Ken Caldeira

Ken Caldeira is a climate scientist at the Carnegie Institution for Science, where his job is “to make important scientific discoveries.” He also serves as a Professor (by courtesy) in the Stanford University Department of Environmental Earth System Science. Among Caldeira’s key contributions to science are his relatively early recognition of the threats posed by ocean acidification, his pioneering investigations into the environmental consequences of intentional intervention in the climate system (“geoengineering”), and the first peer-reviewed study to estimate near-zero-emission energy needs consistent with a 2°C climate stabilization target. He has also played a central role in helping to elucidate what our understanding of long-term geochemical cycles implies for the fate of today’s carbon dioxide emissions. Caldeira serves on the U.S. National Academy of Sciences panel on Geoengineering Climate: Technical Evaluation and Discussion of Impacts. He is also a contributing author to the Intergovernmental Panel on Climate Change (IPCC) AR5 report Climate Change 2013: The Physical Science Basis. In 2010, he was a co-author of the 2010 US National Academy America's Climate Choices report and was elected Fellow of the American Geophysical Union. He participated in the UK Royal Society geoengineering panel in 2009 and ocean acidification panel in 2005. Caldeira was coordinating lead author of the oceans chapter for the 2005 IPCC report on Carbon Capture and Storage.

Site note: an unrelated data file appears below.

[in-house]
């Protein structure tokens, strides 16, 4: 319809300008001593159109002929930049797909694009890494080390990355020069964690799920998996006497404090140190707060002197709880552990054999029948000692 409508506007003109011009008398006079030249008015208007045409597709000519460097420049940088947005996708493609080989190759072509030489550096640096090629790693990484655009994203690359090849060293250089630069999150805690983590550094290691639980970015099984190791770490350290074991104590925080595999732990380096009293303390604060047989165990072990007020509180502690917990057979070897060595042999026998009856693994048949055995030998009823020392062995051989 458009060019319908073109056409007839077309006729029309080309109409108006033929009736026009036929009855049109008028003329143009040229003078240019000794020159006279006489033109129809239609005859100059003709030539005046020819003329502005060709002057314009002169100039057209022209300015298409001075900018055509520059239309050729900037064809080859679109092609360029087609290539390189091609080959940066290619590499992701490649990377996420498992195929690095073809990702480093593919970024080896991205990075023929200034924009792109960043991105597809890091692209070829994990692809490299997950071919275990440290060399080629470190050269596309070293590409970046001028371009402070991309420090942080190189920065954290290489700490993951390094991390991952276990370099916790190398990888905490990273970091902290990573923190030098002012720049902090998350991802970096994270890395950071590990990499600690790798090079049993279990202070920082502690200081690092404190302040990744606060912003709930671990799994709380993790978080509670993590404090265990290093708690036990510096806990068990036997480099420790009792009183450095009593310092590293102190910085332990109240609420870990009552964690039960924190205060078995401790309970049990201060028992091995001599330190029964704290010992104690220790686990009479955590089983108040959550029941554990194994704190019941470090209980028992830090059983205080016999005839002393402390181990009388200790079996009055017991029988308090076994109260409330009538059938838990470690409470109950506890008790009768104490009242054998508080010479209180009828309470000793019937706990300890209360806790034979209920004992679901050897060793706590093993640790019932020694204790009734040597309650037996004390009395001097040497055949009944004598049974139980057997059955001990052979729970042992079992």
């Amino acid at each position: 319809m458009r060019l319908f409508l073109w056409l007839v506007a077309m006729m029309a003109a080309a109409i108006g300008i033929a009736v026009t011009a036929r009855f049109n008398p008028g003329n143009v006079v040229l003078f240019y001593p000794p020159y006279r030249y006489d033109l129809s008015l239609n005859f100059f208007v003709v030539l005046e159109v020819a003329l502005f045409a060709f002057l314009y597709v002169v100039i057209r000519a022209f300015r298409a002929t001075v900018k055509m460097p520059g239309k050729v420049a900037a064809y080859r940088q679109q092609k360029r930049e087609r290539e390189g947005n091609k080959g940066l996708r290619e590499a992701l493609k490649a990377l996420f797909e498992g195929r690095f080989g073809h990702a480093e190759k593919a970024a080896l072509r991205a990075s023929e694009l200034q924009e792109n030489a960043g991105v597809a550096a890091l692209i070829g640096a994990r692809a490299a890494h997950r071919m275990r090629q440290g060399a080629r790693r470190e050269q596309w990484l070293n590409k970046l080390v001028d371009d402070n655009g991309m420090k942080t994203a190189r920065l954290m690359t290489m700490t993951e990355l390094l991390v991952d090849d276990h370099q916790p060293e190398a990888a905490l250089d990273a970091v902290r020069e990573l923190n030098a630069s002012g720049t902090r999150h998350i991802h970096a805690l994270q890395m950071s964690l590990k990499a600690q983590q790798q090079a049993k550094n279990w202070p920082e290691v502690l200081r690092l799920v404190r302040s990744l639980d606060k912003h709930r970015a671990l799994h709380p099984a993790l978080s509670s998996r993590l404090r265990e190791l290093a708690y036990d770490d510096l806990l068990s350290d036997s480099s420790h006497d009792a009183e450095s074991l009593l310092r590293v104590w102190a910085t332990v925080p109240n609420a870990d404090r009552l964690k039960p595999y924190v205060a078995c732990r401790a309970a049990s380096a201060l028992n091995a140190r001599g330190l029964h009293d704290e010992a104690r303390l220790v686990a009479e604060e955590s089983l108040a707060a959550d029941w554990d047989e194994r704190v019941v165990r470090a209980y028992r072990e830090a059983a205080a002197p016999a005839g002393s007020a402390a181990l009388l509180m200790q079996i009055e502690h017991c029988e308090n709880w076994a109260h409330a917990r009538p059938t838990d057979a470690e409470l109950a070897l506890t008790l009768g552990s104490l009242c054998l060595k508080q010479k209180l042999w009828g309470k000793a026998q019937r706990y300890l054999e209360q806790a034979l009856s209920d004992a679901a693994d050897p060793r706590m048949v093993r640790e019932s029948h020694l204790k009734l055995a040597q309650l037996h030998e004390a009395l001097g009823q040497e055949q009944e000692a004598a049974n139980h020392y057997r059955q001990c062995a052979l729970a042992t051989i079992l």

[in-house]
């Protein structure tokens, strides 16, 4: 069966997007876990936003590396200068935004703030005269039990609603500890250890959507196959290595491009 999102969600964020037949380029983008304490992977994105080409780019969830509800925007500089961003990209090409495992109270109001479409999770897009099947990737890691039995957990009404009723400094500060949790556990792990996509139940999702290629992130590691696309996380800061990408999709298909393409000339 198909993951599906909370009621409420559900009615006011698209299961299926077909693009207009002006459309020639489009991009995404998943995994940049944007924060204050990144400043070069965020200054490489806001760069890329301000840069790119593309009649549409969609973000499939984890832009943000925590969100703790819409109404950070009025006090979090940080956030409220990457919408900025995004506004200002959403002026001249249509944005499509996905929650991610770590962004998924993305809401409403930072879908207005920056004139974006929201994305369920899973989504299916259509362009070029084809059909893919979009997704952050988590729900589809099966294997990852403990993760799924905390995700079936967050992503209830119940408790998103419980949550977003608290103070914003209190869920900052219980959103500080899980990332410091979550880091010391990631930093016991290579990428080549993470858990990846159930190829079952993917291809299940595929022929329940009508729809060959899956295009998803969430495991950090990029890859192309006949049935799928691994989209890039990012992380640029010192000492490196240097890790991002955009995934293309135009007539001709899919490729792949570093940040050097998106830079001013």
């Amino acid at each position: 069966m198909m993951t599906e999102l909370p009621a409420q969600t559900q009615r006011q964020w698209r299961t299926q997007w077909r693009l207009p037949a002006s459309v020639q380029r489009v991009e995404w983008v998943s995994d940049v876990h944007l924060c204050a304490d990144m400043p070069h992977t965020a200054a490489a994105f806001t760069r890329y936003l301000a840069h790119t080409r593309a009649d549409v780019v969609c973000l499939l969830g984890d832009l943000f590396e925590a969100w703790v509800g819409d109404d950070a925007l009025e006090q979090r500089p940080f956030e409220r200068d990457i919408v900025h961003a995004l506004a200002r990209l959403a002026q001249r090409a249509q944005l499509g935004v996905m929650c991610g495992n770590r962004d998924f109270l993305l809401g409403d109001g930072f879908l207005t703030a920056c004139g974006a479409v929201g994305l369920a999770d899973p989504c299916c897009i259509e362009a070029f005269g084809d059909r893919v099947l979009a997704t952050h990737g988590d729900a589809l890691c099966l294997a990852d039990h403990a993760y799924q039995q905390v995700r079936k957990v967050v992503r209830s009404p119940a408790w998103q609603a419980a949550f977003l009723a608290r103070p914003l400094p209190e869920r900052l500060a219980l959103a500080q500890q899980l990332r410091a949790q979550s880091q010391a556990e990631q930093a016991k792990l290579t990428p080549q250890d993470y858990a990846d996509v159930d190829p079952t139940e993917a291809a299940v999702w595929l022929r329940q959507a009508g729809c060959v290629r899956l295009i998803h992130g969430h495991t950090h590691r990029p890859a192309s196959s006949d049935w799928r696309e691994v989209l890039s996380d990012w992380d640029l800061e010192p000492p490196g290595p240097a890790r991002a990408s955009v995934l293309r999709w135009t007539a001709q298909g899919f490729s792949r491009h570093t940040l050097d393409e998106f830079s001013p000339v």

Mary Ellen Hannibal

Mary Ellen Hannibal is the author of The Spine of the Continent, and a winner of Stanford’s Knight-Risser Prize for Western Environmental Journalism. Her book on citizen science is forthcoming.

 

 

 


WINNERS OF THE KNIGHT-RISSER PRIZE
2016
Pumped Dry
The Desert Sun and USA Today
2015
Big Oil, Bad Air
CPI, InsideClimate News, The Weather Channel
2014
Sea Change
The Seattle Times
2013
The Killing Agency
The Sacramento Bee
2012
Perilous Passages
High Country News
2011
Dry Times
5280 Magazine
2010
Chain Saw Scouting
Seattle Post-Intelligencer
2009
Logging and Landslides:
What Went Wrong?
The Seattle Times
2008
Climate Change Hits Home
San Antonio Express-News
2007
Blighted Homeland
The Los Angeles Times
2006
Squeezing Water from a Stone
High Country News